Abstract: In northern Australia, wild dog populations potentially interact with domestic dogs from remote communities, which would create opportunities for disease transmission at the wild?domestic interface. An example is rabies, in the event of an incursion into northern Australia. However, the likelihood of such wild?domestic interactions is ambiguous. Hybridisation analyses based on 23 microsatellite DNA markers were performed on canine-origin scats collected in bushland areas around remote Indigenous communities in the Northern Peninsula Area, Queensland. Sufficient DNA was extracted from 6 of 41 scats to assess the percentage of dingo purity. These scats most likely originated from two 'pure' domestic dogs (0% dingo purity), one hybrid (20% dingo purity) and three 'pure' dingoes (92%?98% dingo purity). The two domestic dog samples were collected in the vicinity of communities. The location of two of the dingo-origin samples provides genetic evidence that dingoes are present in areas close to the communities. The availability of anthropogenic food resources likely creates opportunities for interactions with domestic dogs in the region. The hybrid sample demonstrates the occurrence of antecedent contacts between both populations by means of mating and supports the likelihood of a spatio-temporal overlap at the wild?domestic interface. This represents the first genetic survey involving a wild dog population of equatorial northern Queensland, with evidence of dingo purity. Our results have implications for potential disease transmission within a priority area for biosecurity in northern Australia.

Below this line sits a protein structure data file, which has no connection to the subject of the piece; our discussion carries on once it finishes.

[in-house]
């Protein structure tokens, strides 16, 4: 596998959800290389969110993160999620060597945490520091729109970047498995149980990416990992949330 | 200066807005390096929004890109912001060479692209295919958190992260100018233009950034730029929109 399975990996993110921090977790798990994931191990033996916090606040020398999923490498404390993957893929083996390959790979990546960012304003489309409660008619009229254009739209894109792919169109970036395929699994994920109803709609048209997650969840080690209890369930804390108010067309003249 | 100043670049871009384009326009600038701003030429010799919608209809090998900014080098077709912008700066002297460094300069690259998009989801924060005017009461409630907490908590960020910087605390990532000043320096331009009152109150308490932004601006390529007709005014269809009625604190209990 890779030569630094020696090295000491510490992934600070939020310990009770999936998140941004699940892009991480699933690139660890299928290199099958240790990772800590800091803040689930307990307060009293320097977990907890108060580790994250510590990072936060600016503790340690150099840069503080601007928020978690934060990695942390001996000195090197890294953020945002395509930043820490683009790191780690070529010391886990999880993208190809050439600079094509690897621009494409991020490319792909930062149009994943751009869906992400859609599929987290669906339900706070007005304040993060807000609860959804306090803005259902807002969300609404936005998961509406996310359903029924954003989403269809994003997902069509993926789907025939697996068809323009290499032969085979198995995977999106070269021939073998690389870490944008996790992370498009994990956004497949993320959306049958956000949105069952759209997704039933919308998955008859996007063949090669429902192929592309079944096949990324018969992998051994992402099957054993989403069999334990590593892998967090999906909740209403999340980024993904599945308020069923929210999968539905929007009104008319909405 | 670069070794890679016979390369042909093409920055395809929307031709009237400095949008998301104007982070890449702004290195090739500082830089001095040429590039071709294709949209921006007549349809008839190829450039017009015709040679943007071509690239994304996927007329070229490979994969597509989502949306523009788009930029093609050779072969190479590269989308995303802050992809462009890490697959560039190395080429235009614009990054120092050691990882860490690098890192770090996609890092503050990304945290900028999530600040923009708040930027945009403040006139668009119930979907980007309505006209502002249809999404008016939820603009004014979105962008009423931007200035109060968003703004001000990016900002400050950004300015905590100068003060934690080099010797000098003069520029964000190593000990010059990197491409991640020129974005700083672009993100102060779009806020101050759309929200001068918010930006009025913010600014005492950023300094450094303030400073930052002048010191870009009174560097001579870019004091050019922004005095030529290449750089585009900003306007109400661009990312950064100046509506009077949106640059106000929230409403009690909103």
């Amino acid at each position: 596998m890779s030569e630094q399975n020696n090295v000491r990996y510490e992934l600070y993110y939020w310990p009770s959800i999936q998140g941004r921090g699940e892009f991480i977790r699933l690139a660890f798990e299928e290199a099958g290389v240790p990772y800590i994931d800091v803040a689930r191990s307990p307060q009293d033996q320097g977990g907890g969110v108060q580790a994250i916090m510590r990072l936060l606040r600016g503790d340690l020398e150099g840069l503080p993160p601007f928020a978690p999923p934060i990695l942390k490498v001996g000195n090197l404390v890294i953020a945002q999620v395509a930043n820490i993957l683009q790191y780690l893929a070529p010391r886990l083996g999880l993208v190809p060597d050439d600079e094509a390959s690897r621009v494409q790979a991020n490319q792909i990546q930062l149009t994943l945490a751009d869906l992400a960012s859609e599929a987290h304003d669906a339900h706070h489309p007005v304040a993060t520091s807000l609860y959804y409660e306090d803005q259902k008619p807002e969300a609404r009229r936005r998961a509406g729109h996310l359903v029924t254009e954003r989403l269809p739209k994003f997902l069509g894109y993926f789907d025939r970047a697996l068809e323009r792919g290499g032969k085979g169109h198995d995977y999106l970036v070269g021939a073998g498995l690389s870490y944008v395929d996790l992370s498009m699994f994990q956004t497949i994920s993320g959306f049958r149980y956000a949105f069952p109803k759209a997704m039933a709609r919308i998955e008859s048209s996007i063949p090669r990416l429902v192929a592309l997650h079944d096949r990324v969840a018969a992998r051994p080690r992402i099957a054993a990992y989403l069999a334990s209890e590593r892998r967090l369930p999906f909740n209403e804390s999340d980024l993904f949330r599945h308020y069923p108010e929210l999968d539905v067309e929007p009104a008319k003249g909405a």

Gabriele-Rivet, V., Brookes, V. J., Stephens, D., Arsenault, J., Ward, M. P., 2021, Hybridisation between dingoes and domestic dogs in proximity to Indigenous communities in northern Australia, Volume:n/a, Journal Article, viewed 28 November 2023, https://www.nintione.com.au/?p=25482.